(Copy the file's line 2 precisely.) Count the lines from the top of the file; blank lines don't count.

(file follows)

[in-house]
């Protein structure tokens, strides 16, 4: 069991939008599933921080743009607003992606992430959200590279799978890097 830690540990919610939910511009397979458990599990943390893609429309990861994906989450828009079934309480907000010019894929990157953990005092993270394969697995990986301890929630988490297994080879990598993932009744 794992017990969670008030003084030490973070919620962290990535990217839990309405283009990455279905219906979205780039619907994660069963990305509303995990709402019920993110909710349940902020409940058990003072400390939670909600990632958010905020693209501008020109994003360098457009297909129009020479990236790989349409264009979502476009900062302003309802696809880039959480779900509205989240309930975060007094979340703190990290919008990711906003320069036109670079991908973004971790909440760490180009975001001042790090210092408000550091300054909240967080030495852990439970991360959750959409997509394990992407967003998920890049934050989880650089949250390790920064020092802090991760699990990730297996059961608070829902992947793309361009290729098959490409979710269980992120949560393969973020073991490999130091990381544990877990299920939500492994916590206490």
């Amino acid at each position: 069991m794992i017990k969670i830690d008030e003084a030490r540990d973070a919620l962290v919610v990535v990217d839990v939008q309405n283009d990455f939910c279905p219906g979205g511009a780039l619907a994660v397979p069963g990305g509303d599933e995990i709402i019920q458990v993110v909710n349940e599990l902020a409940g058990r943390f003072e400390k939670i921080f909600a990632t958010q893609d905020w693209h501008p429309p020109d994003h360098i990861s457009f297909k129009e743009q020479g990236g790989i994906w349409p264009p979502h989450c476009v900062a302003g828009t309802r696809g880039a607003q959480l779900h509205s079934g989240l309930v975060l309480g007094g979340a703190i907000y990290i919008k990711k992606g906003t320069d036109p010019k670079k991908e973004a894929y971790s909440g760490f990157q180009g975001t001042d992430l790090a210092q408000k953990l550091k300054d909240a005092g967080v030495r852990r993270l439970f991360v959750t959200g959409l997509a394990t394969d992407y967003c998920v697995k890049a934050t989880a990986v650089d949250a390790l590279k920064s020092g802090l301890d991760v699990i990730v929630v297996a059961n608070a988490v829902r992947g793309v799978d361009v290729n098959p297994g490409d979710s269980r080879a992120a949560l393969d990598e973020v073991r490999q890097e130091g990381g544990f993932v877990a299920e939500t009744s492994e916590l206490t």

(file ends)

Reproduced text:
């Protein structure tokens, strides 16, 4: 069991939008599933921080743009607003992606992430959200590279799978890097 830690540990919610939910511009397979458990599990943390893609429309990861994906989450828009079934309480907000010019894929990157953990005092993270394969697995990986301890929630988490297994080879990598993932009744 794992017990969670008030003084030490973070919620962290990535990217839990309405283009990455279905219906979205780039619907994660069963990305509303995990709402019920993110909710349940902020409940058990003072400390939670909600990632958010905020693209501008020109994003360098457009297909129009020479990236790989349409264009979502476009900062302003309802696809880039959480779900509205989240309930975060007094979340703190990290919008990711906003320069036109670079991908973004971790909440760490180009975001001042790090210092408000550091300054909240967080030495852990439970991360959750959409997509394990992407967003998920890049934050989880650089949250390790920064020092802090991760699990990730297996059961608070829902992947793309361009290729098959490409979710269980992120949560393969973020073991490999130091990381544990877990299920939500492994916590206490």